Back in 1992, the western legal world bumped into a tremendous legal reform issue. In a host of Eastern European countries, the law of the Soviet Union had to be replaced with something new. That meant drafting new laws, from the constitution on down. And it meant re-imagining how legal systems should operate.
This is something lawyers don’t often think about. They offer services within their jurisdiction rather than policy advice on how the jurisdiction should evolve. I don’t recall, for example, a course in law school on “promoting legal reform”. Not surprisingly, the efforts to promote legal reform in Eastern Europe were only partially successful. I say that because they did not produce anything better than what we have now. No great new ideas.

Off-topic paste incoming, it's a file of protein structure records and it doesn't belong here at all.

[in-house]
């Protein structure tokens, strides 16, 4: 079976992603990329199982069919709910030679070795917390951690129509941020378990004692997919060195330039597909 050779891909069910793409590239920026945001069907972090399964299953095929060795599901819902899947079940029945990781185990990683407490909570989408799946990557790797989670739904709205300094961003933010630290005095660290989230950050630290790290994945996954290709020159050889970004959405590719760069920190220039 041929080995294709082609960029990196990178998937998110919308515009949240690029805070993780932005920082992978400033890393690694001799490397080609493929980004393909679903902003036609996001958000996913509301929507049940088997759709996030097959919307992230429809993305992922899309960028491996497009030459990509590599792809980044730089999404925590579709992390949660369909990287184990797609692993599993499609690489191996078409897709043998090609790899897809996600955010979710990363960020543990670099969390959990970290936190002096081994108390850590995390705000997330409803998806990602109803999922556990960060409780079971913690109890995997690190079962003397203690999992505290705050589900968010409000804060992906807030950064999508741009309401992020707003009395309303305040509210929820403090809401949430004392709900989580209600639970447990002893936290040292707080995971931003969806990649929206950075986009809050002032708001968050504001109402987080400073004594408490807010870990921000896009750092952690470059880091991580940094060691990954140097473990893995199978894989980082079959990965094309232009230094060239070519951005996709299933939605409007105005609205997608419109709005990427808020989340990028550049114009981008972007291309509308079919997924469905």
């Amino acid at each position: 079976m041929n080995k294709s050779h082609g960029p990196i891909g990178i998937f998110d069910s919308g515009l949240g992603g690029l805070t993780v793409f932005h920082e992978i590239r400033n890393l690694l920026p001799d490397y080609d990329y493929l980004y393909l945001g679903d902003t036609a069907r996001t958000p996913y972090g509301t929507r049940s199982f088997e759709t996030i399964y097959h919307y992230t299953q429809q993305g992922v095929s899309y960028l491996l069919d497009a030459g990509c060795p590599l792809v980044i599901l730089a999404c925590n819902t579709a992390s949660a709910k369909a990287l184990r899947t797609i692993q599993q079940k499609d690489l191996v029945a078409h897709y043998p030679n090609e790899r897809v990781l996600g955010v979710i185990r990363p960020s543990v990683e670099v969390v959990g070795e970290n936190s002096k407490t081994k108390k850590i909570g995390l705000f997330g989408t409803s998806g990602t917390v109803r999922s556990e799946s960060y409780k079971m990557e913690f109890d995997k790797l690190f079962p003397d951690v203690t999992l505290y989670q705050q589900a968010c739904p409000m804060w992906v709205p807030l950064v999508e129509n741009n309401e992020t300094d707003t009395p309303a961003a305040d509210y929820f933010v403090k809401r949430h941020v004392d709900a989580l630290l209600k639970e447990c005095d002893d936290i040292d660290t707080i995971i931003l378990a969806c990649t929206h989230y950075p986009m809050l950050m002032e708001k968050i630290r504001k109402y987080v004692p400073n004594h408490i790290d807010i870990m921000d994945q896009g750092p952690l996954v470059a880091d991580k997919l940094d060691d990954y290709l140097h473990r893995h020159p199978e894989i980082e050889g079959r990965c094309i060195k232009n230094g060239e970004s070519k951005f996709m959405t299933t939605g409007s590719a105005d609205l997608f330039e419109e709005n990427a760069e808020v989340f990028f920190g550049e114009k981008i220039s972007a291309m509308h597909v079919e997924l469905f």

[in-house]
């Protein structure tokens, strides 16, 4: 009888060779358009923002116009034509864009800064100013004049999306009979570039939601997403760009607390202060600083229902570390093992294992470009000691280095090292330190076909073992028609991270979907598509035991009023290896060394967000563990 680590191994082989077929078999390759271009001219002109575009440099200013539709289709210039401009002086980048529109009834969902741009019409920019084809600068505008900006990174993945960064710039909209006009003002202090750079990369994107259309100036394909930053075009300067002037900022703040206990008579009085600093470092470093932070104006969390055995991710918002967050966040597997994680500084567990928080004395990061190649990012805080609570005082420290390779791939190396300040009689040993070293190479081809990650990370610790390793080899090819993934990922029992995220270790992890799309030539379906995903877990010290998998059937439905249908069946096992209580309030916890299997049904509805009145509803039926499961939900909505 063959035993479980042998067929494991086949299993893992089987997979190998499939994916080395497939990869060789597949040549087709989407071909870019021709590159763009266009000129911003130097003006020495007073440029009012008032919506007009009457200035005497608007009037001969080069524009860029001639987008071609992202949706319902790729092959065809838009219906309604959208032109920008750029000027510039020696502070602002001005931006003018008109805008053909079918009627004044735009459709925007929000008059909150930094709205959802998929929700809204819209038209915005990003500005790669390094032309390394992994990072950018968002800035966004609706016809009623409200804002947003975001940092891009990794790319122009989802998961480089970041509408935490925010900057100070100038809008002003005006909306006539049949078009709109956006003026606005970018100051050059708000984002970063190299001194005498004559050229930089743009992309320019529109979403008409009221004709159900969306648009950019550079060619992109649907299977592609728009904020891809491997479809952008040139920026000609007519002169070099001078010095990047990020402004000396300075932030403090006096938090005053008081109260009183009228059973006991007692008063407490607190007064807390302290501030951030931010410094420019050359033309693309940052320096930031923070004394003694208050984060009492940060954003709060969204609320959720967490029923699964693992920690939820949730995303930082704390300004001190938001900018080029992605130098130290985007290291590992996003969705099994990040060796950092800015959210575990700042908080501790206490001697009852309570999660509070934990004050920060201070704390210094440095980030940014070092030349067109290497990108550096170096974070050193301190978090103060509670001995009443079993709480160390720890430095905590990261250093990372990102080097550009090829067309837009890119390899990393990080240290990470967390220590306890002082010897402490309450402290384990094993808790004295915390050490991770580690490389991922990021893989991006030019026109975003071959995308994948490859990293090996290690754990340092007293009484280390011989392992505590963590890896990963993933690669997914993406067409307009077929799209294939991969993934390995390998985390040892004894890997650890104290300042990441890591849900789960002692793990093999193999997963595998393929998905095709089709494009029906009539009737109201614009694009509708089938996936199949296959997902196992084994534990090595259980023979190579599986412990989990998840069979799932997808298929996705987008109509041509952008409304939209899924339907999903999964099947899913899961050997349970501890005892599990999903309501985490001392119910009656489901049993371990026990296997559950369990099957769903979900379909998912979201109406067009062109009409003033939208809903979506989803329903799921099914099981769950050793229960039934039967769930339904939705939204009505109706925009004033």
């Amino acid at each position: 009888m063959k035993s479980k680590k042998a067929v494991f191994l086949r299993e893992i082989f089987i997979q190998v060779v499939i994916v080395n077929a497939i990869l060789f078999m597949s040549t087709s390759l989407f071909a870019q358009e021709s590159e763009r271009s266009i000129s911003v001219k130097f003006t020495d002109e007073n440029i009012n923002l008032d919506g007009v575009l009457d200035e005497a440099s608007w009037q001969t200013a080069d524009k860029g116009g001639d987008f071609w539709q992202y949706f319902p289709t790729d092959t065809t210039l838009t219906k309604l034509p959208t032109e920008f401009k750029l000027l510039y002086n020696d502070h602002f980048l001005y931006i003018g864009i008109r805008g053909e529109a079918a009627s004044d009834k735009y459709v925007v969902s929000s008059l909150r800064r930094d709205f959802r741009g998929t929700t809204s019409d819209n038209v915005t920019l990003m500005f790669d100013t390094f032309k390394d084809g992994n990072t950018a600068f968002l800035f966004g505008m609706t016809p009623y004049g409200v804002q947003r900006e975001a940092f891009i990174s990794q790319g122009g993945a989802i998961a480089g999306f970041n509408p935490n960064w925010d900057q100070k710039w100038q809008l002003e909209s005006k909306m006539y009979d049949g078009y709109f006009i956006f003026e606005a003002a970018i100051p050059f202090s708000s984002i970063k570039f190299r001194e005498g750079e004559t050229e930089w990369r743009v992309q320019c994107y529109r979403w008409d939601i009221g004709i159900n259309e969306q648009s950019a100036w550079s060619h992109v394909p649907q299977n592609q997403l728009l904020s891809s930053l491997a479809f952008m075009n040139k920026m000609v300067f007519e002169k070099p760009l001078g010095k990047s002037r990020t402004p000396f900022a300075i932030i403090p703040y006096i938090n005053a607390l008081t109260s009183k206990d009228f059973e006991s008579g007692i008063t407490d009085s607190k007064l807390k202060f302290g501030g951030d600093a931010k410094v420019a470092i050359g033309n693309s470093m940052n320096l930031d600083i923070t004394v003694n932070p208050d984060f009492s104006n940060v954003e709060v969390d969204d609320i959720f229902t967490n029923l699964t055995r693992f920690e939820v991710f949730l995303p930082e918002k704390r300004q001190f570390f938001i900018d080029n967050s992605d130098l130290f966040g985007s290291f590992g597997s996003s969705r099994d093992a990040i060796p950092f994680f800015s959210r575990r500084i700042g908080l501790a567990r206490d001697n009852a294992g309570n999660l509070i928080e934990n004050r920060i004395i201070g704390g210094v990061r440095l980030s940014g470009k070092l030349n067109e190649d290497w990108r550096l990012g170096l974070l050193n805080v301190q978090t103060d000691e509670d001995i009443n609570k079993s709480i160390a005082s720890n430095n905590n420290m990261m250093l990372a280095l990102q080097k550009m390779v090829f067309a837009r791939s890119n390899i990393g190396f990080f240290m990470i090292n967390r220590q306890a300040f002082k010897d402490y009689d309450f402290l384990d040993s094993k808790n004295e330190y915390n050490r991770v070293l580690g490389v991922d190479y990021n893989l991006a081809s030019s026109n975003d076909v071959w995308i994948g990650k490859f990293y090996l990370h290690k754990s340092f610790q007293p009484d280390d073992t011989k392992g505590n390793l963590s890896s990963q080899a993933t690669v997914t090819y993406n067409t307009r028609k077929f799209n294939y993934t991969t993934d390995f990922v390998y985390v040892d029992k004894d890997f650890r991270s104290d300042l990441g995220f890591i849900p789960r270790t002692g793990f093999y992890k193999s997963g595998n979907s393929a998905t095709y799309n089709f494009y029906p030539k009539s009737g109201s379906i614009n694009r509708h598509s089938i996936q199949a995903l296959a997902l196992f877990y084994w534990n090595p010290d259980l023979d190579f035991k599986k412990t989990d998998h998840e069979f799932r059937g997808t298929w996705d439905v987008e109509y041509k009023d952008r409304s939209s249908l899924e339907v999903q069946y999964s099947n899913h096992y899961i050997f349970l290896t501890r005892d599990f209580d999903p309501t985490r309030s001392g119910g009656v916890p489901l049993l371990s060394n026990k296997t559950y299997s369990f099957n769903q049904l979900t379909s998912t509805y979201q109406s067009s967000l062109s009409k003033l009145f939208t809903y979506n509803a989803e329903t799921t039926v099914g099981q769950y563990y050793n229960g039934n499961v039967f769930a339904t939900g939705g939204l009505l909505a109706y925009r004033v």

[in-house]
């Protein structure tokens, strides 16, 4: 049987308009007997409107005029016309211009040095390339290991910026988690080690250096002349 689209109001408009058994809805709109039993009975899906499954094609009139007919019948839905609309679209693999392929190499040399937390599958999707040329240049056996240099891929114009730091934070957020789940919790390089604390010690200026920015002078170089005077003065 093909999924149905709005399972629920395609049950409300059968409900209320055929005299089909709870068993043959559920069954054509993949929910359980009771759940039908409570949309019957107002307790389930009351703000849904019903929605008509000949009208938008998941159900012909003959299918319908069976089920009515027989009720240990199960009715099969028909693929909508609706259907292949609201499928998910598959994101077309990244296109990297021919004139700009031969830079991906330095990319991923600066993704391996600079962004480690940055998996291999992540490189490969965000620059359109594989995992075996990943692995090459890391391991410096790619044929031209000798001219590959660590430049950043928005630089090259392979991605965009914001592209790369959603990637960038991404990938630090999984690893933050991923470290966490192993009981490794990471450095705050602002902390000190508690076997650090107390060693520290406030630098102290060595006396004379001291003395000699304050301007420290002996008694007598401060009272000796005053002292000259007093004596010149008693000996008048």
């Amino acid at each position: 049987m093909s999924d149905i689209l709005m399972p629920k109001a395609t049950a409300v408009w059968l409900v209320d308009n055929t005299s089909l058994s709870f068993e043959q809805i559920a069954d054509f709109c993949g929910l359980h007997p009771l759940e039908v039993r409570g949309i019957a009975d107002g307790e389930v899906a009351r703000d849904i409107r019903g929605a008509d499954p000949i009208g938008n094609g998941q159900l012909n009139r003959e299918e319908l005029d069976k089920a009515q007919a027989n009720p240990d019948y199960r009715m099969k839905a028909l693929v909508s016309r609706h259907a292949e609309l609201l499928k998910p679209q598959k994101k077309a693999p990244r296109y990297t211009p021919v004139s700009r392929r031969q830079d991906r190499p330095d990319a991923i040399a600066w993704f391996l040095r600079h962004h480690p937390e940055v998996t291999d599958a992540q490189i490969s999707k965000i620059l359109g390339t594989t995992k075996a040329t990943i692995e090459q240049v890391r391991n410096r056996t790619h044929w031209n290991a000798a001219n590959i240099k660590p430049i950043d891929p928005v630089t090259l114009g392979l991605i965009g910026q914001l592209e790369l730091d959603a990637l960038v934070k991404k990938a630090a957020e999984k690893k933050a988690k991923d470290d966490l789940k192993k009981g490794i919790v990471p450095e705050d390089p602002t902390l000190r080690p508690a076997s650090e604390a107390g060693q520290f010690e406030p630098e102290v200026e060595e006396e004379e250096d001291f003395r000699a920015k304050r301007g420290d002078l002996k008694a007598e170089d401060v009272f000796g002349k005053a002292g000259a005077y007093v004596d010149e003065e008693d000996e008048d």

But the door was opened to think about models for legal reform. And as law becomes digitized, to think about howl legal education can get better at making the legal system work better. Here is a nice story about a project in Kenya with this sort of thinking from Jurist.
So where do things stand now? Well, if the world will continue to get more inter-connected — and every indication is that it will — then law needs to become less parochial. Making law less parochial means changes in how we measure the performance of legal systems. That is a work in progress.